One of the teachers shared a story that was particularly inspirational to me. She talked about how she felt extremely burnt out at the end of last school year and had started to doubt education as a choice for her. She went on a site visit to a school doing project-based learning, took one of our after school courses, and decided to give it a try. She teaches five and six-year-olds who wanted to learn about careers in our community. They made a box city to represent what they had learned and worked in teams based on the career they chose. They then presented their box city to family and community members in a public showcase night. She said, “It wasn’t like we had them memorize what to say. They did it themselves and could really talk about what they had learned naturally. It didn’t have to be perfect; we just had to try.” She shared how highly engaged the learners were and how excited they are to start their next project. I asked her how her burnout was feeling now. With a huge smile on her face, she said, “Burnout is gone!”

As we build a culture that supports trying new things, developing deep and meaningful relationships with our learners, and exploring teacher and student passions, we want every teacher to feel so inspired. When they do, with the right support from us, imagine what happens for every learner.    

Telling Our Story

Everyone is an expert on education as everyone went to school and many people have children in schools. However, school is starting to look different in pockets across our nation as well as all across our school district. School was created on a factory model that has not seen a significant change in many, many years, and has created equity gaps, especially for black and brown learners and those with disabilities. The needed skills for success in our current world are different than what was required for the industrial era and continue to change all the time, but school is not always designed to teach the needed skills. In our district, classrooms are becoming deeper learning experiences that are founded in creating a sense of belonging through the relationships we make with our learners. Teachers and students are discovering their passions and getting the opportunity to explore them through cross-curricular projects with public demonstrations of learning that receive feedback from peers, community members, and families. We needed to find a way to communicate this shift in our practice to our greater community, document our progress, and provide clarity for all staff on our why as some of our schools are further along in our deeper learning work than others.

As we started to learn how to best tell our story, I read a great blog post from IDEO. In it, Jen Massaro shares five tips for storytellers. The first one is to determine the big idea. We needed to be able to define what equity means and how the implementation of the deeper learning competencies is what we hold in common to achieve equity. However, this may look different at each of our eighteen schools based on the needs of the learners in that community. We often think about equity in terms of outcomes and gaps, but equity at its core is not about measuring the outcomes. If we wait until we see the results of standardized tests, graduation rates, and discipline data, it is too late. Equity is about giving every learner the same opportunity at the start and not making assumptions about their abilities based on what we know about learners from their backgrounds or the labels we use in schools. We create equitable opportunities when we believe in every learner and know them well enough to create authentic learning that is connected to our greater community and driven by their passions and interests. When that is EVERY learner’s experience in school, we don’t create equity gaps. That is the big idea of our story.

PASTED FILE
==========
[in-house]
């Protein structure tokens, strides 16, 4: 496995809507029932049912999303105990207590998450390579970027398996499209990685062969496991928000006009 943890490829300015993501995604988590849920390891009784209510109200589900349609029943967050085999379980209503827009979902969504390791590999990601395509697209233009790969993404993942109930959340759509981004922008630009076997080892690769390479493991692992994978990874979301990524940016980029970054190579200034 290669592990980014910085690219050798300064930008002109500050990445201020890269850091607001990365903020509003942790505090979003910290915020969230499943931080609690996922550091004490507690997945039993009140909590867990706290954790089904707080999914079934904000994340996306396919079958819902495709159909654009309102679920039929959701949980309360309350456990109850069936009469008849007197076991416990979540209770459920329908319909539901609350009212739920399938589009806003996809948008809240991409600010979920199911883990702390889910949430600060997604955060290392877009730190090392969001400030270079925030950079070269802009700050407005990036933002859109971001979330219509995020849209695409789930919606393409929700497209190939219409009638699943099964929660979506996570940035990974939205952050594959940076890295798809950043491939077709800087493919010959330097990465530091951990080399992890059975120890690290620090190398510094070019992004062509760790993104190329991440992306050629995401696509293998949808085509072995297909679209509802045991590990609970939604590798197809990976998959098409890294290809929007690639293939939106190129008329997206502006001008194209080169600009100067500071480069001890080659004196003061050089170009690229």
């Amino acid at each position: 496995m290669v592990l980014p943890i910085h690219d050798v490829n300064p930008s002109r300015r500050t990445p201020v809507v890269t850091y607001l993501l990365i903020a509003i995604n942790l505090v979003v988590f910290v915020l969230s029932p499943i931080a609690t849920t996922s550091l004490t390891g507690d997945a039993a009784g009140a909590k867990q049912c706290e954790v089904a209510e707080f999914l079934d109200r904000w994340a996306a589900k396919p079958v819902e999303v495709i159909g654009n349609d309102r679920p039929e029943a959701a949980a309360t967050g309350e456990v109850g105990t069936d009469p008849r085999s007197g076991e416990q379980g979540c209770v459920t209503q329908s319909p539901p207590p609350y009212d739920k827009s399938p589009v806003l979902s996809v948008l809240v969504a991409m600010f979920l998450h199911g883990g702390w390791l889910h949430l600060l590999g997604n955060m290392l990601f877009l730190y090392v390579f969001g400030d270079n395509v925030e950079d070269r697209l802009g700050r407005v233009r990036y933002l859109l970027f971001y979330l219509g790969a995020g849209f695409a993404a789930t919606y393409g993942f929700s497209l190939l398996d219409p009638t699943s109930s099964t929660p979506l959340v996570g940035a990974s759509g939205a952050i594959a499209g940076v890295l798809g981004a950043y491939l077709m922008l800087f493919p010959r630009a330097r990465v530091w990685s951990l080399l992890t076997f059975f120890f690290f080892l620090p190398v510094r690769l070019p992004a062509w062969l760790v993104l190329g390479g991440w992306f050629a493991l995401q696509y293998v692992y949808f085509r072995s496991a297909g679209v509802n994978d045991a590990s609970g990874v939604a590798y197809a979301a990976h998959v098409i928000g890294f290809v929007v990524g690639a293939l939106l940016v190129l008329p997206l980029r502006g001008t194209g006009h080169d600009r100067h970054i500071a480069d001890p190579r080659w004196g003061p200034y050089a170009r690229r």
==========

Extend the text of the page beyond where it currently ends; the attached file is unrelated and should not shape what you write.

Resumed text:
Jen’s next tip is to get outside your comfort zone. My work provides me many opportunities to learn new skills, but I had no idea how many I would learn when we started working with the Urban Misfit Ventures. We were looking for a partner to tell our story that is driven by purpose and community, which is exactly what the Misfits embody. They started the company as an opportunity to connect to their passions and create, which is exactly the experience we want for our learners in schools and makes our partnership a great fit. They are interested in our shift of practice and tell us all the time that they wish high school would have given them the chance to explore their interests through projects. We have learned about storyboarding, editing, guiding interviews, directing, how much teachers are not used to being on film, and how challenging it can be to get small children to articulate what they are thinking in a few sentences or less. Fortunately, they are patient with us and believe in many chances to iterate as we try to capture each school’s story in less than seven minutes.    

As IDEO storyteller Neil Stevenson says, “Storytelling is like sculpting, where you carve away to reveal something beautiful.” Becoming a sculptor is next. It took us many tries and the opportunity to learn how to be film critics to keep carving away at the interviews and the footage until we found the beauty. As district leaders, we get to see and know the inspiring work our staff and learners do every day, but capturing that in a short video was a challenge. Every interview and piece of footage is meaningful, so deciding what to keep and what to cut has been tough.